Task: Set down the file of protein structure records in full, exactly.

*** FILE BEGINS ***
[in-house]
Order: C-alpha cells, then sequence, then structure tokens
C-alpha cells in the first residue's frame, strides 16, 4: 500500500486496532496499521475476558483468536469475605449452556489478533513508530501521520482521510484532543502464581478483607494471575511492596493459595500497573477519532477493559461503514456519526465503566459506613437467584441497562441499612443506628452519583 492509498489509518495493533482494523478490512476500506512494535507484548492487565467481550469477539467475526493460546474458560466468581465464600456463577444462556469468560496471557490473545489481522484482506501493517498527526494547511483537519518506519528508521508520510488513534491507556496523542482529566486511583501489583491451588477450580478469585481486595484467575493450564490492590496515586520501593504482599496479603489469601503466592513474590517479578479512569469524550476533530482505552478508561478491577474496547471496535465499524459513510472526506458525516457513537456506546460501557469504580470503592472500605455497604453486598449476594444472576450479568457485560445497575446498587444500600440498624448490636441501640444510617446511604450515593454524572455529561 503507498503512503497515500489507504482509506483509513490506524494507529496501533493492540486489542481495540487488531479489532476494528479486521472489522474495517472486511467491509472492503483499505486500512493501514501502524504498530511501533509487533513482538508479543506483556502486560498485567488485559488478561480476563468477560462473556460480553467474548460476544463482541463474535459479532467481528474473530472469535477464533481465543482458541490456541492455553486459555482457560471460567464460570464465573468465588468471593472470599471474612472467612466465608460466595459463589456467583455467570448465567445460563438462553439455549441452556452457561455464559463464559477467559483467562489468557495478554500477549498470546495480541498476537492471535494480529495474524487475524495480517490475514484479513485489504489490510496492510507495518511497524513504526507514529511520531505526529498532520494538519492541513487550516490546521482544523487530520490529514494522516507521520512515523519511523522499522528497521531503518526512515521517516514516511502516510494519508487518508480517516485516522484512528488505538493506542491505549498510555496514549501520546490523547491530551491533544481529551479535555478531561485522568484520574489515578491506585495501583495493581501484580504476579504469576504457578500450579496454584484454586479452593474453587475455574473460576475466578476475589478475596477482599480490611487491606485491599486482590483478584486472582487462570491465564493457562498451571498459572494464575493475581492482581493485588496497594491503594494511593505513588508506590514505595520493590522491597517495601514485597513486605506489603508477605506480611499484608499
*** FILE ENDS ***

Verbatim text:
[in-house]
Order: C-alpha cells, then sequence, then structure tokens
C-alpha cells in the first residue's frame, strides 16, 4: 500500500486496532496499521475476558483468536469475605449452556489478533513508530501521520482521510484532543502464581478483607494471575511492596493459595500497573477519532477493559461503514456519526465503566459506613437467584441497562441499612443506628452519583 492509498489509518495493533482494523478490512476500506512494535507484548492487565467481550469477539467475526493460546474458560466468581465464600456463577444462556469468560496471557490473545489481522484482506501493517498527526494547511483537519518506519528508521508520510488513534491507556496523542482529566486511583501489583491451588477450580478469585481486595484467575493450564490492590496515586520501593504482599496479603489469601503466592513474590517479578479512569469524550476533530482505552478508561478491577474496547471496535465499524459513510472526506458525516457513537456506546460501557469504580470503592472500605455497604453486598449476594444472576450479568457485560445497575446498587444500600440498624448490636441501640444510617446511604450515593454524572455529561 503507498503512503497515500489507504482509506483509513490506524494507529496501533493492540486489542481495540487488531479489532476494528479486521472489522474495517472486511467491509472492503483499505486500512493501514501502524504498530511501533509487533513482538508479543506483556502486560498485567488485559488478561480476563468477560462473556460480553467474548460476544463482541463474535459479532467481528474473530472469535477464533481465543482458541490456541492455553486459555482457560471460567464460570464465573468465588468471593472470599471474612472467612466465608460466595459463589456467583455467570448465567445460563438462553439455549441452556452457561455464559463464559477467559483467562489468557495478554500477549498470546495480541498476537492471535494480529495474524487475524495480517490475514484479513485489504489490510496492510507495518511497524513504526507514529511520531505526529498532520494538519492541513487550516490546521482544523487530520490529514494522516507521520512515523519511523522499522528497521531503518526512515521517516514516511502516510494519508487518508480517516485516522484512528488505538493506542491505549498510555496514549501520546490523547491530551491533544481529551479535555478531561485522568484520574489515578491506585495501583495493581501484580504476579504469576504457578500450579496454584484454586479452593474453587475455574473460576475466578476475589478475596477482599480490611487491606485491599486482590483478584486472582487462570491465564493457562498451571498459572494464575493475581492482581493485588496497594491503594494511593505513588508506590514505595520493590522491597517495601514485597513486605506489603508477605506480611499484608499